Issue #11, 2009

Price: $6.00


Table of Contents

Bethany Reid, Summer Solstice (excerpt)
Simeon Mills, Ice (excerpt)
Jean Esteve, For Who Sleep on Floors
Judith Barrington, The Hypnotist at the County Fair
Lowell Jaeger, The Missionary
Judith Skillman, Ants
Bethany Reid, His Ghost
William Malatinsky, Good for Charlie
Judith Skillman, Pavlov’s Dog
Lowell Jaeger, Four Chaplains
Jean Esteve, Pristine
Kelly Davio, Lagan
Joe LaBreck, White Boat
Kevin Miller, Poem for Fleming Palle Hansen, Danish Resistance
Kingshuk Sarkar, A Fly-chaser’s Lament
Penny Snyder, Blooming
Michael Schmeltzer, Forest of No Treasure
Penny Snyder, Road Trip
Scott Provence, One Hundred Words
Cecilie Scott, As You Make Your Bed
Bethany Reid, How Stories Go
Judith Skillman, Bedtime Story
Bethany Reid, The Dream of Having Children
Holly Day, Tentacles

Kevin Miller, Heir Apparent
Marlene Elliott, Reasons—for Cooking Eggs, for Everything
Sara Gettys, Jane’s Chili
Terry Martin, September Ripens and So Do We
Sara Gettys, Starlings
Terry Martin, Plenty
Terry Martin, Waking to Rain
Carol Levin, Juncture Where Victims Of Love Say Zip
Tanya Chernov, Minong, Wisconsin
Sara Gettys, House Dreams
Tom Holmes, Obstinacy
Carol Levin, On the Verge of My Next Life
Judith Skillman, Lemon
Steven Arntson, Clothes
Matthew Roberts, At Carver’s Grave
Judith Skillman, Forest Canopy
Tanya Chernov, The Other Side of Son
Jean Esteve, Swimming in Oregon
Matthew Roberts, Night along the Yakima River
John Byrne, Islands for the Queen of Spain
Steve Cleveland, Pilgrim
Chris Anderson, The One Thing Necessary


Bethany Reid

Summer Solstice

We arrive like pilgrims. Ten years
since my youngest brother’s death
and green hills lie flung over fields
of oxeye daisies and purple vetch.
A painter’s cloth of greens.
We talk about our children,
my nephews’ baseball teams,
public school, a niece’s recital.
The younger children climb the swingset
and launch themselves like birds.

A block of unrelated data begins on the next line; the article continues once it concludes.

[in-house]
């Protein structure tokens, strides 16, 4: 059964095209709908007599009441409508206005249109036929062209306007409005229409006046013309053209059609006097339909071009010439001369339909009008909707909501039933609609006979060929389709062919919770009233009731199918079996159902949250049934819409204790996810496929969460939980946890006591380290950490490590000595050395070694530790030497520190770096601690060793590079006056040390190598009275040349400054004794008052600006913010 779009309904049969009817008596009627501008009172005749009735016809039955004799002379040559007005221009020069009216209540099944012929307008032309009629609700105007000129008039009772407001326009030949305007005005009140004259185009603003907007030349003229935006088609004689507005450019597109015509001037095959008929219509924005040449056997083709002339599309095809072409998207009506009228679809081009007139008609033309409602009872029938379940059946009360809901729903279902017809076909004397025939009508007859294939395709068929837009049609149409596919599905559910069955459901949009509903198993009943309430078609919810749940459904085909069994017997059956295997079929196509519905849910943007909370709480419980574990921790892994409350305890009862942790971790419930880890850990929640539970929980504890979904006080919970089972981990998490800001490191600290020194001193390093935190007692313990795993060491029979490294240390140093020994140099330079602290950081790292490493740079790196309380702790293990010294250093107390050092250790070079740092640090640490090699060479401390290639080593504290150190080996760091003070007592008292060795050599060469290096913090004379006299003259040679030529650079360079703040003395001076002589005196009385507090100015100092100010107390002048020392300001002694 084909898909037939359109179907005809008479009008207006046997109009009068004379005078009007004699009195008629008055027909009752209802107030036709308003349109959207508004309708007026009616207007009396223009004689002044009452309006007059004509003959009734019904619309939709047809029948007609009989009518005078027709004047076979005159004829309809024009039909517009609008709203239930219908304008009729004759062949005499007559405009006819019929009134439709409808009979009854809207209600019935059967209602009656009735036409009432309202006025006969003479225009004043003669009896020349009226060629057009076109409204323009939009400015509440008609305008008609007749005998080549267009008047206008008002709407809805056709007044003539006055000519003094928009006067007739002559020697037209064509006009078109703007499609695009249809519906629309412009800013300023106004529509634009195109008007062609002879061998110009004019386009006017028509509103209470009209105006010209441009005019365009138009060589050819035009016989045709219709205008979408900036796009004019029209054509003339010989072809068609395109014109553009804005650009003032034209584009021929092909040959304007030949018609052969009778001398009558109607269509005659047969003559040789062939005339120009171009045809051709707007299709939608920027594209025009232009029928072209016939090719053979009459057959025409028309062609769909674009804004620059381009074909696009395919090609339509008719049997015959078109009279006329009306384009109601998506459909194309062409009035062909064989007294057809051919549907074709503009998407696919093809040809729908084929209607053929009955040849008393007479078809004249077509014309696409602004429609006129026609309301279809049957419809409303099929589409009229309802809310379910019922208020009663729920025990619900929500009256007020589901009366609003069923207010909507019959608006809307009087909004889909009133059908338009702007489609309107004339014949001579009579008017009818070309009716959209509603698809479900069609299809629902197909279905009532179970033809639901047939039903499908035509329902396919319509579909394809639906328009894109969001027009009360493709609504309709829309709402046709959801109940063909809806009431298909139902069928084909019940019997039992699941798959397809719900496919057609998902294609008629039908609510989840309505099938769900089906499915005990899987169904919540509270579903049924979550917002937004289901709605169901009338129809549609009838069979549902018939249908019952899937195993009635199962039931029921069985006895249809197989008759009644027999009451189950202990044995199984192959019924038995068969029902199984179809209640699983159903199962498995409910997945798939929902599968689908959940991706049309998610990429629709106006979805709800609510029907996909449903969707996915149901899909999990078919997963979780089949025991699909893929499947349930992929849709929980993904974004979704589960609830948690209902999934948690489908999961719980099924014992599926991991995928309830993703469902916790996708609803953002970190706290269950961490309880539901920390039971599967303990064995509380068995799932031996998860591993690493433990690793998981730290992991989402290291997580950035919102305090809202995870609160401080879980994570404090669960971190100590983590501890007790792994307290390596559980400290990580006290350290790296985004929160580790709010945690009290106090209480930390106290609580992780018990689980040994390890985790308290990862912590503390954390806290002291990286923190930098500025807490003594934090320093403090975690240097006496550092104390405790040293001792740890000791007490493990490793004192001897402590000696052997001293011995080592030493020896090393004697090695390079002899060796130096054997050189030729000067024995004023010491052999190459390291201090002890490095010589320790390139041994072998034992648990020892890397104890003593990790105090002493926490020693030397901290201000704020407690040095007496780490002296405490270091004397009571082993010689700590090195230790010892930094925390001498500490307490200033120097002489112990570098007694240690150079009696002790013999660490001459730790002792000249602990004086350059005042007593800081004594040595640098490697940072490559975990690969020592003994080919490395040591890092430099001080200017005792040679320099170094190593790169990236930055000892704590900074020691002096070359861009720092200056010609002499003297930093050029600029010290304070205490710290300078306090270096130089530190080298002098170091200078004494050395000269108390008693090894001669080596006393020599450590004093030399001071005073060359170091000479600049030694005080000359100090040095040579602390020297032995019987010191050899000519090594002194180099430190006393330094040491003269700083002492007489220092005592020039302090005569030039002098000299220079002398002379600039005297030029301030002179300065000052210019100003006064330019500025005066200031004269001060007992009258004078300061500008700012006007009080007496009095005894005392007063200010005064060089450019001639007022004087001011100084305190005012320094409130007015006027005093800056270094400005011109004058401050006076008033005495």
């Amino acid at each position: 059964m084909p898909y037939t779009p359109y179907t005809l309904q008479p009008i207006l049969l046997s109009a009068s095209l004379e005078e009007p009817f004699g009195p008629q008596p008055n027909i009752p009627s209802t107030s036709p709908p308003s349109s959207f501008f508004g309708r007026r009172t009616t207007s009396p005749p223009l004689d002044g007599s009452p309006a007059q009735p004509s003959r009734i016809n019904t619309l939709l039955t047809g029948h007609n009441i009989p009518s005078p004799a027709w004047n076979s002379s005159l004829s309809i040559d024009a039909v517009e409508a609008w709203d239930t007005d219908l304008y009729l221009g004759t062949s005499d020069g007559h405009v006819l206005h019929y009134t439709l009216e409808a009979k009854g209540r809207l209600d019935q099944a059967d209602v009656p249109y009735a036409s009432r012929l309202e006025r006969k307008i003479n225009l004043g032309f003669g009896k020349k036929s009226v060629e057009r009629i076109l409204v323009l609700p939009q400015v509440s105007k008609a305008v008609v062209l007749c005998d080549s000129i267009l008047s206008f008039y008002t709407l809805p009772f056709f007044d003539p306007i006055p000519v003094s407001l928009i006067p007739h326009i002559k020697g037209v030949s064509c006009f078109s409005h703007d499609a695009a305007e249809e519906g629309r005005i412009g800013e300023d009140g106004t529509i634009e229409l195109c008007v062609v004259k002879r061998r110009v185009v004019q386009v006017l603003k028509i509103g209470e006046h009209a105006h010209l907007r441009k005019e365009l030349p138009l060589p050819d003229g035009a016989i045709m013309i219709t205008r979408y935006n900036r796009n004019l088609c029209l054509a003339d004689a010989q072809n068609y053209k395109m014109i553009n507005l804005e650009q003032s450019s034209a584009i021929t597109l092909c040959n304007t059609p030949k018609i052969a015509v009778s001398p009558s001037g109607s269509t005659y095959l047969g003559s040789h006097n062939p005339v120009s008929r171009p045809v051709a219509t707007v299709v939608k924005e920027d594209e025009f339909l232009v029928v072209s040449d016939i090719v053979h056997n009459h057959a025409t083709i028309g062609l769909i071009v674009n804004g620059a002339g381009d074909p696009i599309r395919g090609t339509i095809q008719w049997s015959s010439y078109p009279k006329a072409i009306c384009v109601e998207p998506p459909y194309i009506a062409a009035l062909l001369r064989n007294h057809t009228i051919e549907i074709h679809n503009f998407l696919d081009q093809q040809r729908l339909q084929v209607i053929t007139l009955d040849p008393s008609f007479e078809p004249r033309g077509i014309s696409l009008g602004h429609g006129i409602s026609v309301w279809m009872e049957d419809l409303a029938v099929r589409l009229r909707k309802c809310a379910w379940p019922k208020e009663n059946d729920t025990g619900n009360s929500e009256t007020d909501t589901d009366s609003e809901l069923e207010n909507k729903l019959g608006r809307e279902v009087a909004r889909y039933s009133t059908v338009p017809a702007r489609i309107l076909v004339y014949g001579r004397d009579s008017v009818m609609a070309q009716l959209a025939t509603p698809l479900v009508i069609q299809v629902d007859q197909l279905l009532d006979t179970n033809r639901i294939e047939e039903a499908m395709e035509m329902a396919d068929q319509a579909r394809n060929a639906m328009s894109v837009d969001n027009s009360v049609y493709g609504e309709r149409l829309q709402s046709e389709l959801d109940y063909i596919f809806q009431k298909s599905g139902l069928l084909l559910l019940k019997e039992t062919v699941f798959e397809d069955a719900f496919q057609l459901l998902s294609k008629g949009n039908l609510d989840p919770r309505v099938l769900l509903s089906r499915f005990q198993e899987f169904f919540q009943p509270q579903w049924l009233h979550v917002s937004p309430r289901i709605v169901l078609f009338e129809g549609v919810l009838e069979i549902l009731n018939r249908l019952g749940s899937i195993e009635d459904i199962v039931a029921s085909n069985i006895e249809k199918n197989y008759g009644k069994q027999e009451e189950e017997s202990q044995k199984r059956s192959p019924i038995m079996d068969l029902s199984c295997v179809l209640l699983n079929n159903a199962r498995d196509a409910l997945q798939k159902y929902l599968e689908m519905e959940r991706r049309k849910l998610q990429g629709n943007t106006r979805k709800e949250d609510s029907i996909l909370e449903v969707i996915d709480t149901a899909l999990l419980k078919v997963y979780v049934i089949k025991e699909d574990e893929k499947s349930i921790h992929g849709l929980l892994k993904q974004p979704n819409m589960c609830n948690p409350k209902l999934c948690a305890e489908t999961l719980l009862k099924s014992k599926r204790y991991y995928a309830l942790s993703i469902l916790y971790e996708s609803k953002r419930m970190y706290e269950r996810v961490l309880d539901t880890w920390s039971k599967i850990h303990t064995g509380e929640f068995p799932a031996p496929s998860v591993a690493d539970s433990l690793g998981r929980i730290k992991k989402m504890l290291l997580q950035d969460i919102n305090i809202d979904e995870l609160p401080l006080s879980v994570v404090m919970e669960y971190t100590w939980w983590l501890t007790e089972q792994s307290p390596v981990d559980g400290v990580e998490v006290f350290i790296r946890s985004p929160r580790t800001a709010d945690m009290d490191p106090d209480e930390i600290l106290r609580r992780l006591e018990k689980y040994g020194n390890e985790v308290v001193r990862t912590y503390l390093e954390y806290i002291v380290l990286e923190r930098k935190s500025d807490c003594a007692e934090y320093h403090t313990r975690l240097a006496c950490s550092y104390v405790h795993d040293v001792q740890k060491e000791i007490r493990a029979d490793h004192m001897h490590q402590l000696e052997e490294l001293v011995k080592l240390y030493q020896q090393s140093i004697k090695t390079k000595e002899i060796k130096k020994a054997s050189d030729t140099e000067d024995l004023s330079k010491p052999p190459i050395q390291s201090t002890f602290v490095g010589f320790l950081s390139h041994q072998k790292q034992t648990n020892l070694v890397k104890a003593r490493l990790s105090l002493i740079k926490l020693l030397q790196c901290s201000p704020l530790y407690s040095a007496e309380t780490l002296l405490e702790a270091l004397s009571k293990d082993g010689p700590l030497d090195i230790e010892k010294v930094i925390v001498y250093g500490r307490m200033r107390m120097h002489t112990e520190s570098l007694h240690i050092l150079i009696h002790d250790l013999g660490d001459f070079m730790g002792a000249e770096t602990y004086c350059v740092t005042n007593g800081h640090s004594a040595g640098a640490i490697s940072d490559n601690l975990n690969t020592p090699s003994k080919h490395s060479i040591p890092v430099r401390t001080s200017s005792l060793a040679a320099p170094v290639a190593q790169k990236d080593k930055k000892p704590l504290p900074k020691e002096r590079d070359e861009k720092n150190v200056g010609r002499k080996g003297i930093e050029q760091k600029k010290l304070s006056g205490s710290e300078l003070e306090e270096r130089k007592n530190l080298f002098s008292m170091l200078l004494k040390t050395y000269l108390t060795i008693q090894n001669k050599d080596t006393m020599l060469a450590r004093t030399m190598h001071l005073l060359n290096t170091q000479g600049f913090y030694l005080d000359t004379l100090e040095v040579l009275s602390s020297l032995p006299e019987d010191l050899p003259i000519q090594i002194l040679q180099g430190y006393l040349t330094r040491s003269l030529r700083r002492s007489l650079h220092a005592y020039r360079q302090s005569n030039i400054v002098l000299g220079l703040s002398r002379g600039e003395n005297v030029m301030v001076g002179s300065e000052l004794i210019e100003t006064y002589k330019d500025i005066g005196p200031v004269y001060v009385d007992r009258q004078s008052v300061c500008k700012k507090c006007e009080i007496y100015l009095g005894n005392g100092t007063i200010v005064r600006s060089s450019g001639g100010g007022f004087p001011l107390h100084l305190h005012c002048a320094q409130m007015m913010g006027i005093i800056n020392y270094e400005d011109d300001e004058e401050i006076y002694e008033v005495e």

To destroy an anthill, one brother-in-law
tells another, poke a stick
into its core, pour gasoline,
then light a match. A man
someone went to school with
has died. He was fat
and didn’t exercise. Childless,
as if that explains it. No one
says my brother’s name,
so the breeze finds it and the creek,
unseen, mumbles and burbles
over it like an old priest
over the sacrament. A white-faced cow
pushes her nose under the barbed wire
of the fence. Green hills
cup blue sky in their hands.

Simeon Mills


I’d been on my own a year now, all my things in mini-storage, living in different places, different motels, but mostly those close to the town where I used to live. Nowhere like this place, I can tell you that. This was my son’s idea, his plan of action for me. I can’t say that I was for or against it, at any point, but I didn’t want to disappoint him. The money wasn’t an issue. Neither his mother nor I wanted to keep hold of our wedding house when it was all said and done, so I took my half of the money, put my things in storage—minus one suitcase—and checked into a motel. It was a year later my son came around with his plan. New York City, he’d said. Well.

Having just eaten a first-rate fish dinner, I decided it wouldn’t kill me if I walked the way back to 94th Street, the street my hotel was on. I traced my finger over the criss-crossing lines on the map handed down to me from my son, and estimated a total distance of three miles. “If you ever run out of things to do,” my son had advised in a phone call the night before I left, “just get out on the street and see what’s happening. Just get out and do things. Anything!” After my walk I could tell him I’d done something. And the truth was, I guess, I was even looking forward to the walk. You know the way everyone talks about New York City. Who knows. It was windy out, cold, but maybe there’d be something to see anyhow. And then when I got back to my room I could see what was on TV for the remainder of the night. And maybe order some room service if I got hungry again. Yeah, but first there’d be the walk. Three miles. And then when I got back, maybe I’d start into the book my son had mailed me for Christmas, On the Road, which, he’d said in a personalized note on the inside cover, was such an inspirational book, he’d read the whole thing in one night.

Last night, immediately after I checked in, a snow storm hit the city. I watched the whole thing from the window in my room. Six inches all before eleven o’clock without any sign of easing up. I had to put my face against the glass and squint just to see the buildings across the street. I watched until midnight, waiting for something to happen, entertaining the possibility that the city’s power would die and there would be some kind of massacre on the streets. I didn’t know. I imagined an enormous white comforter being draped over the buildings and blocking out the sun, and everybody shouting obscenities and fighting to escape the island. Pile-ups on bridges. Gun shots. Some brave people would even jump into the channel and swim for it. Right before getting into bed, I looked out the window one last time, but things were still quiet. People were moving about on the street, going placing, coming back from places. At midnight several children where building a snowman on the sidewalk.

... (continues in magazine issue)